TMEditX is more capable tool for fixing up MSIX packages since it doesn’t have to depend on the Microsoft MSIX Packaging Tool to create the final package. TMEditX is licensed.  [Download_page]

Version 3 of TMEditX is now available from the [Download_page]. A major release, Version 3, brings in changes both to improve the compatibility of packages under MSIX and to make it easier to do so. This release finally brings you all of the work done over the last four months. The TMEditX product consists of three programs, and release notes for eeach of the programs appear below.


The primary new items in the release for TMEditX include the following:

  • Includes changes from the v2022.12.05 and v2022.12.11 releases of our fork of the Package Support Framework. See articles and for details on those PSF releases.
  • New option for fixing file-based issues, the MfrFixup, can replace the need for FileRedirectionFixup.  This fixup provides a wider range of redirection capabilities to improve compatibility.
  • New option for adding the InstalledLocatonVirtualization extension to the package.   See article about this MSIX Feature.
  • The output of package analysis is now broken into recommended, and available sections, with new fix types, added.  The recommended section is for fixes that we recommend making based on the analysis. The available section makes it easier to add changes that are possibly needed but rarely used.  In some cases, there are now new options that are alternative methods to fix issues that are in the recommended list.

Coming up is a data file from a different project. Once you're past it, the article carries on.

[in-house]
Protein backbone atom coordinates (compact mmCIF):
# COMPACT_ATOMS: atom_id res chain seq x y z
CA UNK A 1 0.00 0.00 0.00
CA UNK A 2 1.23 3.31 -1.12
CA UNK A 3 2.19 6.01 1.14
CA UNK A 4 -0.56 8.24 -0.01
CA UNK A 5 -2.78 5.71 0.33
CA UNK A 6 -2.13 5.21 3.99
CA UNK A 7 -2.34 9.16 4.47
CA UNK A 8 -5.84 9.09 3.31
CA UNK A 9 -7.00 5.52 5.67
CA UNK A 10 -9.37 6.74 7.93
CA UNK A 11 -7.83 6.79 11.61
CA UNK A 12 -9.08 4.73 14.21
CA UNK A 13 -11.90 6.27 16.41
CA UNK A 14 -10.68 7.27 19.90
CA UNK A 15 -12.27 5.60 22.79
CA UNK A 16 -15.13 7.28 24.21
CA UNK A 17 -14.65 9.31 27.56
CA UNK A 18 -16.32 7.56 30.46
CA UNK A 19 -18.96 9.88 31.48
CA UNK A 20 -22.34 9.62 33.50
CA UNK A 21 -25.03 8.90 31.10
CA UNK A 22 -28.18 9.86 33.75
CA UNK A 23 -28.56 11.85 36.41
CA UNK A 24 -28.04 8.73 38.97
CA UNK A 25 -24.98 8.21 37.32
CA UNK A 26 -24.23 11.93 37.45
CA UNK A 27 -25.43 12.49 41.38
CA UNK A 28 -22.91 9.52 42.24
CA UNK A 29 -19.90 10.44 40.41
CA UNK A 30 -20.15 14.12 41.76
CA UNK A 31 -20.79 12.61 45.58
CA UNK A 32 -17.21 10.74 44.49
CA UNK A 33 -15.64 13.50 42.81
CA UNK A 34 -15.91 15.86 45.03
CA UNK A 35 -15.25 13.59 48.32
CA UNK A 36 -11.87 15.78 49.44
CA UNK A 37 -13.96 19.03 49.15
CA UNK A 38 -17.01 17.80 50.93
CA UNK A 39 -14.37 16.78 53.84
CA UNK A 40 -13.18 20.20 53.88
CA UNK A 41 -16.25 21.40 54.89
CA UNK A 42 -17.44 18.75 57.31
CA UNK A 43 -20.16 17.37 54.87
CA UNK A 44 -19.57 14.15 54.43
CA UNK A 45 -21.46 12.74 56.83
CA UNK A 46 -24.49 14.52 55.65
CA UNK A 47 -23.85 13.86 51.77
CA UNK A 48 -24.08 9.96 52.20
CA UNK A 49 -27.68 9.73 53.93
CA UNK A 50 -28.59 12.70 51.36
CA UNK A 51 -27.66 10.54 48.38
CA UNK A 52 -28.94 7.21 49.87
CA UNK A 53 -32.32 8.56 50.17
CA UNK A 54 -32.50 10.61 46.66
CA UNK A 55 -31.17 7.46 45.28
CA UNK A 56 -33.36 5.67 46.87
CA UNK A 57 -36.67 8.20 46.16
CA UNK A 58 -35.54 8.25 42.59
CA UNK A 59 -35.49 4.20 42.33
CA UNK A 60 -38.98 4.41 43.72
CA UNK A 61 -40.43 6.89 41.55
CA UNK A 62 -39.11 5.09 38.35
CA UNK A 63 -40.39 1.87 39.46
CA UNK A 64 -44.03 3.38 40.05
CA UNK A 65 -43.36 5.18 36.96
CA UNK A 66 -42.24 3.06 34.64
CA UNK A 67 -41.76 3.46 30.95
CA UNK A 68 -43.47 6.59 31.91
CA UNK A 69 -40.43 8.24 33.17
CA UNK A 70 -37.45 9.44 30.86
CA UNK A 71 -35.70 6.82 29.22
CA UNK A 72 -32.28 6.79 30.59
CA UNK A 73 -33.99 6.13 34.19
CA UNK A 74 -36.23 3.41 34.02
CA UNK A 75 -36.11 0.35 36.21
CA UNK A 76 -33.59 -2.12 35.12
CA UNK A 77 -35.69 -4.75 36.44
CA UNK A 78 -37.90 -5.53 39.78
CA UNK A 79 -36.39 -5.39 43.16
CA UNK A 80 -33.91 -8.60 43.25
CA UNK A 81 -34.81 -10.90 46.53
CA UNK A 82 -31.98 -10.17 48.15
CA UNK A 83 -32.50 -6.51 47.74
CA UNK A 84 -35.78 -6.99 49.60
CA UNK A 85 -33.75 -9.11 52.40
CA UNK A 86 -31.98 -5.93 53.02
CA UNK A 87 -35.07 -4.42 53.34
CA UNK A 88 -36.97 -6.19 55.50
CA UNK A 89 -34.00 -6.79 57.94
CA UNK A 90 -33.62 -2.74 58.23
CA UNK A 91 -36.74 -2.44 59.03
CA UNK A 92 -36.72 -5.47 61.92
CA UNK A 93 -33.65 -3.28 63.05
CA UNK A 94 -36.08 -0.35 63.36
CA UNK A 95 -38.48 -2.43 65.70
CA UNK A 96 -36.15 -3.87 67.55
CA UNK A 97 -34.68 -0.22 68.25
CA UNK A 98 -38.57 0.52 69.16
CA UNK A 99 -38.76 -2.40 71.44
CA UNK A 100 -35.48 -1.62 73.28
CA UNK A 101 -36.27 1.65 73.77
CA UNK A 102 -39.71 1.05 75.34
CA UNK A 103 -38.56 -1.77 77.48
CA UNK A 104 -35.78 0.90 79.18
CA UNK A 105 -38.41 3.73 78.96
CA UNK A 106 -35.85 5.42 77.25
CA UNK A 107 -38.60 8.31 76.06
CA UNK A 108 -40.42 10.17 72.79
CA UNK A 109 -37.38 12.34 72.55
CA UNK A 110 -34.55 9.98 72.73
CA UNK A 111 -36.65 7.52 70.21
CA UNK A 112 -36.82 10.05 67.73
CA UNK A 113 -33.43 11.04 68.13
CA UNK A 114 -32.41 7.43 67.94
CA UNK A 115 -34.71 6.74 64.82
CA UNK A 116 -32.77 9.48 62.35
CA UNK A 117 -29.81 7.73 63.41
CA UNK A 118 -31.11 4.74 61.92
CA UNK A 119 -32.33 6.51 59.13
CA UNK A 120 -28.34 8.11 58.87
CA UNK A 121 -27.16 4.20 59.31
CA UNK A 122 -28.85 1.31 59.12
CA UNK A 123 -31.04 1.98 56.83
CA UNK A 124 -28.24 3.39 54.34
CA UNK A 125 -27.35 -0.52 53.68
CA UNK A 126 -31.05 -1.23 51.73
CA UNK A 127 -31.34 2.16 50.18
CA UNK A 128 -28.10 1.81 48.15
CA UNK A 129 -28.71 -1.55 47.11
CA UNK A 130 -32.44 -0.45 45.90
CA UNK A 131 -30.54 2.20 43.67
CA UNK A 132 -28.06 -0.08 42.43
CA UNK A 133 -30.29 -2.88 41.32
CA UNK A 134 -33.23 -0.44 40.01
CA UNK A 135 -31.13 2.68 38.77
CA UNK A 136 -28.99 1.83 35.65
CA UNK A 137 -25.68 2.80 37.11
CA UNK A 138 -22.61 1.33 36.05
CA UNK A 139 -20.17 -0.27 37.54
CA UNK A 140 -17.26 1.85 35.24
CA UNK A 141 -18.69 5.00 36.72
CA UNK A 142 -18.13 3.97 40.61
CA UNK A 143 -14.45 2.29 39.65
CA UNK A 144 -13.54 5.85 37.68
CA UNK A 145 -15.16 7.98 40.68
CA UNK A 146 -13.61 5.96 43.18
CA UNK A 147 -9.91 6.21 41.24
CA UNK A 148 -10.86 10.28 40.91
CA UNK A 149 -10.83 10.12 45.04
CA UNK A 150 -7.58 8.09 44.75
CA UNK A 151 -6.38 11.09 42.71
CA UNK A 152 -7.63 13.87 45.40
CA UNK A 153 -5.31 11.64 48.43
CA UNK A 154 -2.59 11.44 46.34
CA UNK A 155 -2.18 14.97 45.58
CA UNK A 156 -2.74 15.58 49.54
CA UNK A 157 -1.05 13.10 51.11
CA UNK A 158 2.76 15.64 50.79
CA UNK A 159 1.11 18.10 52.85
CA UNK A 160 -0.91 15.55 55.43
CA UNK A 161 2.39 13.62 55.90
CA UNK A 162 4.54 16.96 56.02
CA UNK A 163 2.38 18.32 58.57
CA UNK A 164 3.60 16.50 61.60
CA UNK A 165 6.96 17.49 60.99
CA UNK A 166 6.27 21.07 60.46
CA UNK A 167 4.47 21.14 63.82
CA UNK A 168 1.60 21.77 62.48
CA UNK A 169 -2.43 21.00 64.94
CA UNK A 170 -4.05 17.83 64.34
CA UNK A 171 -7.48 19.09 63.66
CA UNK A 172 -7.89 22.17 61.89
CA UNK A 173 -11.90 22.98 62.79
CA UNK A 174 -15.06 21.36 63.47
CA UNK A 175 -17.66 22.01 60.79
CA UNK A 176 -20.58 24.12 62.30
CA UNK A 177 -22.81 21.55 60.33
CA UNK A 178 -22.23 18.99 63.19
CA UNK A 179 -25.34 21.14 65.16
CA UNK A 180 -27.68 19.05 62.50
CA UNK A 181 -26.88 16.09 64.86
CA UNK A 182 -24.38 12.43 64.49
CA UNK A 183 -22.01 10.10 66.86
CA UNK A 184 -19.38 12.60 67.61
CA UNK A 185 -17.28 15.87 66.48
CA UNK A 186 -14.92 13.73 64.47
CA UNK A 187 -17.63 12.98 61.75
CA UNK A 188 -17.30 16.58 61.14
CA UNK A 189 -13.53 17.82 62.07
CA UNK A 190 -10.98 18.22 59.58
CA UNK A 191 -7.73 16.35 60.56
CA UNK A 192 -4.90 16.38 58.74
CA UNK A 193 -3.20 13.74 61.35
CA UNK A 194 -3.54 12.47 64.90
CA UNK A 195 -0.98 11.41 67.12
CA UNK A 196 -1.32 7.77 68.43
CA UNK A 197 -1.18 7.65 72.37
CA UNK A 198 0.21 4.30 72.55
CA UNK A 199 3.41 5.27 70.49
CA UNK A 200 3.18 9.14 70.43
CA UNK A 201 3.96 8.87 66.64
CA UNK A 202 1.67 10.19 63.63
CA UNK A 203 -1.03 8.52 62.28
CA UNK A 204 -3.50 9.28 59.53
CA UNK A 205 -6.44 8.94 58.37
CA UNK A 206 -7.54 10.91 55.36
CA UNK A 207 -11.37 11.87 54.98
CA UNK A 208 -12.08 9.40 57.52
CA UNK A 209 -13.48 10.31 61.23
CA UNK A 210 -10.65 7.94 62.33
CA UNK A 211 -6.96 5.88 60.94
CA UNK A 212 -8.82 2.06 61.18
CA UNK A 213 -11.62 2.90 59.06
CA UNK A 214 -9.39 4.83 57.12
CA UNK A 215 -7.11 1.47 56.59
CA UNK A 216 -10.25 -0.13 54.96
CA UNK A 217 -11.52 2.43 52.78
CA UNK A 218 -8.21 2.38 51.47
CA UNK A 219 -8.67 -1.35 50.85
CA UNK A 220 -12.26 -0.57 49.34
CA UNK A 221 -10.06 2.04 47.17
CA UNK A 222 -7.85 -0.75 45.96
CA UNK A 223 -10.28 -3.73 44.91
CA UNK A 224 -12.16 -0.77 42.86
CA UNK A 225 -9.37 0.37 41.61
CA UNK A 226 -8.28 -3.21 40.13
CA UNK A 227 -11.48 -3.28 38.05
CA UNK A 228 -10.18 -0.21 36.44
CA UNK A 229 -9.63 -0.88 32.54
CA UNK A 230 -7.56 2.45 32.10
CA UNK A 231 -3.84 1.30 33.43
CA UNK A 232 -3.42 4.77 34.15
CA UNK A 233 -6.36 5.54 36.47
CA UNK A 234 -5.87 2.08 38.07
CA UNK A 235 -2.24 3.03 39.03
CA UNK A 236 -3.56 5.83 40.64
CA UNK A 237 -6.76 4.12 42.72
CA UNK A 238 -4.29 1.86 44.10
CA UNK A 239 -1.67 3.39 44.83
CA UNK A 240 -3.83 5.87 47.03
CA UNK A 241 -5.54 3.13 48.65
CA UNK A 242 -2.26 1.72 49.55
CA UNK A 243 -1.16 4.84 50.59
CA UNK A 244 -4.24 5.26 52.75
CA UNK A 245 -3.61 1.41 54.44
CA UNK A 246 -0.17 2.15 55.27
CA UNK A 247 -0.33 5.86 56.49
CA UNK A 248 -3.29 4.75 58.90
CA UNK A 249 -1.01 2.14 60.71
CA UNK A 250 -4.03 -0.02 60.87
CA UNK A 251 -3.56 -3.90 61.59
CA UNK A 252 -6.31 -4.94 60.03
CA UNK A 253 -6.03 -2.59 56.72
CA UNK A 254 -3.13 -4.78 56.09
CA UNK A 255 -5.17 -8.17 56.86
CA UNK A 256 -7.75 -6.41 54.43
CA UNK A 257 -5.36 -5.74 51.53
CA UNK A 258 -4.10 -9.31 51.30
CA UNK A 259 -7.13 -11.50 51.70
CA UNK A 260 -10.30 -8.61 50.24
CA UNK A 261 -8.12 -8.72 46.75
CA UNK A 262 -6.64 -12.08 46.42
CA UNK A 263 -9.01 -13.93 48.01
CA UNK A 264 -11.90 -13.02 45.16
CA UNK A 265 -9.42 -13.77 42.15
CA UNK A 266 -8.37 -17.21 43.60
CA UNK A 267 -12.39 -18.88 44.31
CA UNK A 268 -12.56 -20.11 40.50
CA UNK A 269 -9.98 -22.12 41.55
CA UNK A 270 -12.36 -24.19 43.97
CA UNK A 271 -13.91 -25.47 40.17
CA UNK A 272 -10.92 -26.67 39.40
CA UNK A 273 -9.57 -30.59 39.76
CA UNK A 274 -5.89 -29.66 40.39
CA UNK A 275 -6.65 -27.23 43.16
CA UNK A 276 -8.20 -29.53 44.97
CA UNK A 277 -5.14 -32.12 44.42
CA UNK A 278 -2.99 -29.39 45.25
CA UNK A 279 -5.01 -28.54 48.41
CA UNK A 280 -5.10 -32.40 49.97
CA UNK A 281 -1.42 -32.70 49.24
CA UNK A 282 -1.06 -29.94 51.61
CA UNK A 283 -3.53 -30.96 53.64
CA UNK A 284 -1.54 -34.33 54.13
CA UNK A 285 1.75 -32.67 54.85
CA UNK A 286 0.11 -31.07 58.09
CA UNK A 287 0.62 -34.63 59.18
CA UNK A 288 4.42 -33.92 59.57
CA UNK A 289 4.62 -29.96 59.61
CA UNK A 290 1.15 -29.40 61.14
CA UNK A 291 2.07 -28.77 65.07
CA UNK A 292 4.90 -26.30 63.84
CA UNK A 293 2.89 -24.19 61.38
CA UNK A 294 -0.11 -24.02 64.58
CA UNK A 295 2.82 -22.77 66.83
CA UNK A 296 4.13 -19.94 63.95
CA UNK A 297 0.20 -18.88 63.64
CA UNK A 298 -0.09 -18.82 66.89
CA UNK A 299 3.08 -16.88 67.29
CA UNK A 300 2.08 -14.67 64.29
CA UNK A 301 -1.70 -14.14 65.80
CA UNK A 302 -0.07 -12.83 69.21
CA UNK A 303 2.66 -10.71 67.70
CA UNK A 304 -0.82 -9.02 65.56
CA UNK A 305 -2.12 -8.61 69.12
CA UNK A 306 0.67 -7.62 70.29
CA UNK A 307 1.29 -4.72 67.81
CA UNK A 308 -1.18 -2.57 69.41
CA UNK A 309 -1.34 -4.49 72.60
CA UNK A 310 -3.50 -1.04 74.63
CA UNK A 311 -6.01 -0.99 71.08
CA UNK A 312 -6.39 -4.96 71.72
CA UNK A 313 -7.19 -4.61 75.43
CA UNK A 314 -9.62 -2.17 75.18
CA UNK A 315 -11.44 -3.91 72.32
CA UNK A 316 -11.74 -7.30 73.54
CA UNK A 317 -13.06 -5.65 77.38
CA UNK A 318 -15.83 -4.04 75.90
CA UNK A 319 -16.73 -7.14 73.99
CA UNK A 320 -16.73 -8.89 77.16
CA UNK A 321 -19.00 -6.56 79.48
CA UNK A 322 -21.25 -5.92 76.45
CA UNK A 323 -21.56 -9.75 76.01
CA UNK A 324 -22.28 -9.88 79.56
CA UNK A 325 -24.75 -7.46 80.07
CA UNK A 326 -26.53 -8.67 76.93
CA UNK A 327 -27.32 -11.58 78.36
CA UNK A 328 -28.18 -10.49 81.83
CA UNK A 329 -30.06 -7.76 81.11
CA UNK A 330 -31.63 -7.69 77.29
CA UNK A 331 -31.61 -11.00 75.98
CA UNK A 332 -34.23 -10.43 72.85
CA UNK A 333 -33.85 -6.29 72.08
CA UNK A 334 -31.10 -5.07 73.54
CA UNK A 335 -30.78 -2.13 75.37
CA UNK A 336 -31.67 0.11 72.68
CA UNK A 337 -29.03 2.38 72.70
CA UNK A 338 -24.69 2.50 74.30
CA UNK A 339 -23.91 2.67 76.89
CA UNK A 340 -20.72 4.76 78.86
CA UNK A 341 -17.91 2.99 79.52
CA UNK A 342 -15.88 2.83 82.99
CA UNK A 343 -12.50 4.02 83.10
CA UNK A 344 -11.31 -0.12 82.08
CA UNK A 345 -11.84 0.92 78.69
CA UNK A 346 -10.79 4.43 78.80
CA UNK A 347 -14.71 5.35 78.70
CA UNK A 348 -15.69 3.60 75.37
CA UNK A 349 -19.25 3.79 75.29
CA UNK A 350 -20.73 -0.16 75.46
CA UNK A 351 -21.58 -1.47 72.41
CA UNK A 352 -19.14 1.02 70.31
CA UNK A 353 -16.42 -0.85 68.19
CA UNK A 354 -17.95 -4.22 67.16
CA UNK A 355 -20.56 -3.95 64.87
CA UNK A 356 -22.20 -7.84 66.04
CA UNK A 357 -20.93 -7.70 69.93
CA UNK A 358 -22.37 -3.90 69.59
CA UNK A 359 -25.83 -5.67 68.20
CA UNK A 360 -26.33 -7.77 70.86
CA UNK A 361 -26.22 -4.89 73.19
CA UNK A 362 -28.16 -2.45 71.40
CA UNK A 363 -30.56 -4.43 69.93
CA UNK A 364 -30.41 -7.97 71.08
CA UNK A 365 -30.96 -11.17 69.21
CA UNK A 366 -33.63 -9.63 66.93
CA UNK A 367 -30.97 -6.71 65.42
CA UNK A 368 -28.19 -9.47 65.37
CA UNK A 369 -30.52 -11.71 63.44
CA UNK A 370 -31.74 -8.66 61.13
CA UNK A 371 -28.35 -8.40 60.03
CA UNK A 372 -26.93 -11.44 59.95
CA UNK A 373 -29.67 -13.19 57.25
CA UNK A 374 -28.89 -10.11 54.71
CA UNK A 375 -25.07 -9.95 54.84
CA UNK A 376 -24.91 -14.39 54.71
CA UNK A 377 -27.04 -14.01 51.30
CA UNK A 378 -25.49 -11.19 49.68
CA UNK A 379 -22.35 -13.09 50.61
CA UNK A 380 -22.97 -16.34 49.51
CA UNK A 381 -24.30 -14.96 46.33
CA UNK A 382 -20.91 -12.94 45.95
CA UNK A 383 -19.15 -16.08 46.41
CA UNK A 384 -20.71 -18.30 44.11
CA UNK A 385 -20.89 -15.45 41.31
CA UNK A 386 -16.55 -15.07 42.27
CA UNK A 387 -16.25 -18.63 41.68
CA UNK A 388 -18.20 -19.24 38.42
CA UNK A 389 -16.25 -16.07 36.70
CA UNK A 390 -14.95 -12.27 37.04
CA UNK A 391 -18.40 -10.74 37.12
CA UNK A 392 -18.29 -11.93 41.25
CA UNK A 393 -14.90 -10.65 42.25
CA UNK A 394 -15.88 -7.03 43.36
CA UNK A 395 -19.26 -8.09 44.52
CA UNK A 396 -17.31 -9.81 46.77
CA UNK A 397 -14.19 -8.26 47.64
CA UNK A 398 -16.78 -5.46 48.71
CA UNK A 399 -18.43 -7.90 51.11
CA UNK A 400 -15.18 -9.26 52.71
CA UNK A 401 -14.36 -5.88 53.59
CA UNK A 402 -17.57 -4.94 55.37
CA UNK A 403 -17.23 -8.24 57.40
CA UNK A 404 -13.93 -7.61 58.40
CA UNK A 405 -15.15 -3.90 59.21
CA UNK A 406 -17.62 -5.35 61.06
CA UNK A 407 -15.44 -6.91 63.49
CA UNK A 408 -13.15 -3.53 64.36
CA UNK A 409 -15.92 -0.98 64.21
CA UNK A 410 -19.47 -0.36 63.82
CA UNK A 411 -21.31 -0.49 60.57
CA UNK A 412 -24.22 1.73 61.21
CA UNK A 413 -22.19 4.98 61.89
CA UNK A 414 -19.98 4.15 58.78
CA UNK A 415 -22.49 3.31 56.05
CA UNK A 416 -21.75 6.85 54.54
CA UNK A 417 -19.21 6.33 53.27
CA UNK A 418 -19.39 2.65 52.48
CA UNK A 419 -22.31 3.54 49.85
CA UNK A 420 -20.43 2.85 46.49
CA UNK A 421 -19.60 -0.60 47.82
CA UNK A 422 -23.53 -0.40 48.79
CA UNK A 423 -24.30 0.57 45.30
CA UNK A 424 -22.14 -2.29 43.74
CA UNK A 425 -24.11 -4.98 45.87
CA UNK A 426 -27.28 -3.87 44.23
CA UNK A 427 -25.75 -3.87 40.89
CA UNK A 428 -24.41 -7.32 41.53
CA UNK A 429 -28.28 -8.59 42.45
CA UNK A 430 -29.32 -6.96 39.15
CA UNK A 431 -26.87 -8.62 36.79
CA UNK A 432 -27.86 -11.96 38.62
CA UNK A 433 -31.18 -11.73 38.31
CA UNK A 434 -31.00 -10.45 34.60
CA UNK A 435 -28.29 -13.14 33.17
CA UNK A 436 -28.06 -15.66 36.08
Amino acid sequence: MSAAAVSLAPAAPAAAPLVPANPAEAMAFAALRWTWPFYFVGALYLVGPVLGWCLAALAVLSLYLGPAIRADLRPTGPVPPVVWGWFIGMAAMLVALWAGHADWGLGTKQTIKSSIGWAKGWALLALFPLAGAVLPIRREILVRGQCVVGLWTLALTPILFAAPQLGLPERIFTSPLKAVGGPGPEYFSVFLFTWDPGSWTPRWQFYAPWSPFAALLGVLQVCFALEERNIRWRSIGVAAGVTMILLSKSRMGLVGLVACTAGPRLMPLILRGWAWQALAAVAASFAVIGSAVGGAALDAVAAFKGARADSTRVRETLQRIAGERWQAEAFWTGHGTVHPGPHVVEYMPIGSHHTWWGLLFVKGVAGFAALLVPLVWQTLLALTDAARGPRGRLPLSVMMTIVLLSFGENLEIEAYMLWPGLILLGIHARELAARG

• One such optional fix is an alternative to using the DynamicLibraryFixup to take care of “dll not found” issues. The DynamicLibraryFixup is always our first choice, there are applications it doesn’t help, so we offer a button to find and copy all dlls to the root folder of the package.  This new option isn’t offered when there are 32 and 64 bit dll files with the same name in the package.
  • A new type of offered fix is one to add the allow elevation capability to the Manifest. This is needed when you have a primary app that launches a child app with elevation.  If we detect child apps with manifests for elevation this will appear in the recommended fixes section, but otherwise it will be in the available list for situations where elevation occurs through direct programming.
  • When the primary application started by PsfLauncher has a manifest for elevation, add an external manifest to PsfLauncher to have it elevate first.  This avoids the need to add the elevation capability setting to the package.
  • The fixes we have that improve file type association integration has been adjusted to prevent duplications from causing issues in the AppXManifest.
  • Opening of very large packages is now faster.
  • Command line options for TMEditX have been broadly expanded to aid in fine-grained control with automated repair.
  • Handle apps with shortcuts that set the current directory using the unusual {workingdirectory} syntax. Also added support for some missing VFS folder mappings when processing the lnk files.
  • Adjust fixes for certain shell extensions to avoid duplicate GUIDs from being added to the AppXManifest.
  • Add debugging symbols for the PSF to packages when the debug version is used.  This makes the stack display of Process Monitor easier to read.
  • Detection of apps with “Registration free COM” added to the analysis.  This leads to a new fix added to the optional fix feature. This will fix some packages but break others (especially those with Universal Marshallers). Additional research is needed before turning this into a recommended fix.
  • Added back in dependency dlls needed when the release version of RegLegacyFixup is used.  The location of these dlls is also altered to ensure that the app may load it’s own version of these dlls if present in the package instead.